Pope demotes highest ranking U.S. cardinal to position with 'no responsibilities'
Pope Francis celebrates Mass at Vatican (AFP)

In a move announced on Saturday, Pope Francis has demoted the highest-ranking American in the Vatican in response to the conservative cardinal's criticism of the pontiff's reformist agenda, reports the Catholic News Service.

The Vatican announced without comment the demotion of Cardinal Raymond L. Burke, 66, who previously had served as head of the Vatican's highest court. Burke has been reassigned to the largely ceremonial position of chaplain for the Knights of Malta, a charity group.

The chaplain position is normally given to a retired cardinal and, according to Michael Sean Winters of the National Catholic Reporter, the job comes with "almost no responsibilities."

Winters called the demotion, "unprecedented and completely warranted."

The demotion of Burke has been expected after an Italian journalist first reported rumors of it in September, with the cardinal himself confirming it the following month.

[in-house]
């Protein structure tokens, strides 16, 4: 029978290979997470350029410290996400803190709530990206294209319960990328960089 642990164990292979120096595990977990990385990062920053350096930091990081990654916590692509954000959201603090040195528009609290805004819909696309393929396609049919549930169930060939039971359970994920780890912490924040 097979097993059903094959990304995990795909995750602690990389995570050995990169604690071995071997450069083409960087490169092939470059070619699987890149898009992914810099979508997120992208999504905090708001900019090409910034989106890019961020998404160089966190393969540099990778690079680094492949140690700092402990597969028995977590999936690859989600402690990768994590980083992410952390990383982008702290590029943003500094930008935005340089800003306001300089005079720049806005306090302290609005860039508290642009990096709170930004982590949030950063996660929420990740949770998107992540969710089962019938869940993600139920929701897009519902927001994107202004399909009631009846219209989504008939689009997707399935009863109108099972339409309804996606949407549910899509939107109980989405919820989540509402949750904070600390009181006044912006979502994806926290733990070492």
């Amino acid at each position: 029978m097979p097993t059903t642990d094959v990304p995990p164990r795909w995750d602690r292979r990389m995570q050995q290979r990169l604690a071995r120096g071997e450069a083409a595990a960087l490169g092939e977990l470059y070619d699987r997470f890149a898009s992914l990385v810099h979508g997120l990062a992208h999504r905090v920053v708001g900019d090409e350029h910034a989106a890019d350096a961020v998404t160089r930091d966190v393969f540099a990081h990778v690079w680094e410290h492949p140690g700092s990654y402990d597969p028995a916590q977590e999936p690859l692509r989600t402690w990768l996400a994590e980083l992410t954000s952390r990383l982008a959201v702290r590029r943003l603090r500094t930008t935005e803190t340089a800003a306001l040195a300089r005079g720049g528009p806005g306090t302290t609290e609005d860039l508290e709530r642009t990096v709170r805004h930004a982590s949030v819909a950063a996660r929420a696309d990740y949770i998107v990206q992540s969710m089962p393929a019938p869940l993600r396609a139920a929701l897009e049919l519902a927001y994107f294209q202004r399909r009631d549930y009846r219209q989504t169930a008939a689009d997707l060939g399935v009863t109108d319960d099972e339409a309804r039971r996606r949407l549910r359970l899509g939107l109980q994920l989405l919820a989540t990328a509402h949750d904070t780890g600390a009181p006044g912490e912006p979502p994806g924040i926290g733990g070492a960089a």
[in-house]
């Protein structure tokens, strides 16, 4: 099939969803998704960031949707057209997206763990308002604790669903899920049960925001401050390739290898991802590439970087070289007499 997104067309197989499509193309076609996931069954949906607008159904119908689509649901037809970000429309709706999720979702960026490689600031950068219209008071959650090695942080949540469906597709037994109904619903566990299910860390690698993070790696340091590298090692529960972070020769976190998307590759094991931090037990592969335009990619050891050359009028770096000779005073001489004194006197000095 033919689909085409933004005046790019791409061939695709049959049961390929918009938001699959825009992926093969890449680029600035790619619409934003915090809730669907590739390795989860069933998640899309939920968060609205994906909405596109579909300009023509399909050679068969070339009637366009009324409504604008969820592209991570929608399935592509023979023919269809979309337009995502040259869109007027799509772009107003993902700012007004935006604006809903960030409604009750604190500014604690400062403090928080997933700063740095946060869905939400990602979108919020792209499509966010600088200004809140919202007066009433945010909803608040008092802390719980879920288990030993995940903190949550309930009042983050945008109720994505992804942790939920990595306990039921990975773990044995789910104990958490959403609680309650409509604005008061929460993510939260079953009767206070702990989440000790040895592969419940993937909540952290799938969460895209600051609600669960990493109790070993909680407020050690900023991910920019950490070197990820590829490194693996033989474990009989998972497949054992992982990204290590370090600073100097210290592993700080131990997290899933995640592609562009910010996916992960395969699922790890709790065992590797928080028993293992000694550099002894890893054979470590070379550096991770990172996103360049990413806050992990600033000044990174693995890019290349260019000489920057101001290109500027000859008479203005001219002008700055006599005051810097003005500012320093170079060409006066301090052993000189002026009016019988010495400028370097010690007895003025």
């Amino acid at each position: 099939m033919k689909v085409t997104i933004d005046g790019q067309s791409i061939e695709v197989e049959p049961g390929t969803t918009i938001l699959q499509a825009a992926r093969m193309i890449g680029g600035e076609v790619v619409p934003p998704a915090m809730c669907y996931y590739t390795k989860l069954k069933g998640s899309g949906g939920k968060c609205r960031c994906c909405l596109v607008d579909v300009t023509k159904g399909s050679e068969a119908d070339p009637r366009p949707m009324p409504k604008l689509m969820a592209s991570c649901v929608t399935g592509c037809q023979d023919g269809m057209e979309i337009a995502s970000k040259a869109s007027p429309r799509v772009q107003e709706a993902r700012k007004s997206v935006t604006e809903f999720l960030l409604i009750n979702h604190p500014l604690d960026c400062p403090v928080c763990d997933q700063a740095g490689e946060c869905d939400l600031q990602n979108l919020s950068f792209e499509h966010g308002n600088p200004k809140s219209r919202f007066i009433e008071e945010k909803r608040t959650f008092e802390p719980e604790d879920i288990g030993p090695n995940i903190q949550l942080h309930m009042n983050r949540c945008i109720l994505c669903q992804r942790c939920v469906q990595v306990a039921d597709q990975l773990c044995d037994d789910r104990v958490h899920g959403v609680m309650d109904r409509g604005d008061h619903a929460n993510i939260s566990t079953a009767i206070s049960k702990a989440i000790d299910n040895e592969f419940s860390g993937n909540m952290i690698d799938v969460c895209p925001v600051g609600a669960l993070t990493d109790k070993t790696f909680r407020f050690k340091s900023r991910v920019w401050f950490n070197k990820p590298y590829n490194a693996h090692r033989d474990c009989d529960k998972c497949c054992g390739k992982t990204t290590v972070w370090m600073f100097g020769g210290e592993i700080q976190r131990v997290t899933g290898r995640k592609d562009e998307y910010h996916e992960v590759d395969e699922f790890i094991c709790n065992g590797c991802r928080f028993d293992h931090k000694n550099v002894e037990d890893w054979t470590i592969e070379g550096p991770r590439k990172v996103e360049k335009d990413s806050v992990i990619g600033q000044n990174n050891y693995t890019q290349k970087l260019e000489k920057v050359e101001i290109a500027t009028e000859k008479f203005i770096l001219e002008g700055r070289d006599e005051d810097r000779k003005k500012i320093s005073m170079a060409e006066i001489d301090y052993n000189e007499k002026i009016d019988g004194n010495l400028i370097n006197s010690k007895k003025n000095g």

In December Pope Francis chose to not reappoint Cardinal Burke to his powerful position on the Congregation for Bishops, which advises the pope on episcopal appointments.

The Pope was reportedly unhappy with the conservative cardinal's criticism of his reforms, as well as his criticism of the pontiff's stated belief that it is not "necessary" for the church to talk about issues like abortion or same-sex marriage "all of the time."

In a meeting in October with church leaders, Cardinal Burke rejected welcoming language about gay people in an early draft document that was released at the halfway point of the meeting. Burke along with other conservative bishops watered the language down in the concluding summary document.

In early October Burke criticized  a family that had invited their gay son and his partner home for Christmas, saying children  should be protected from “exposure” to gay relationships which he called “evil.”

In an interview last month Cardinal Burke criticized Pope Francis, comparing the church under his stewardship to “a ship without a rudder.”

“Now, it is more important than ever to examine our faith, have a healthy spiritual leader and give powerful witness to the faith,”  Cardinal Burke added.

Prior to being summoned to the Vatican, Burke served as archbishop of St.Louis.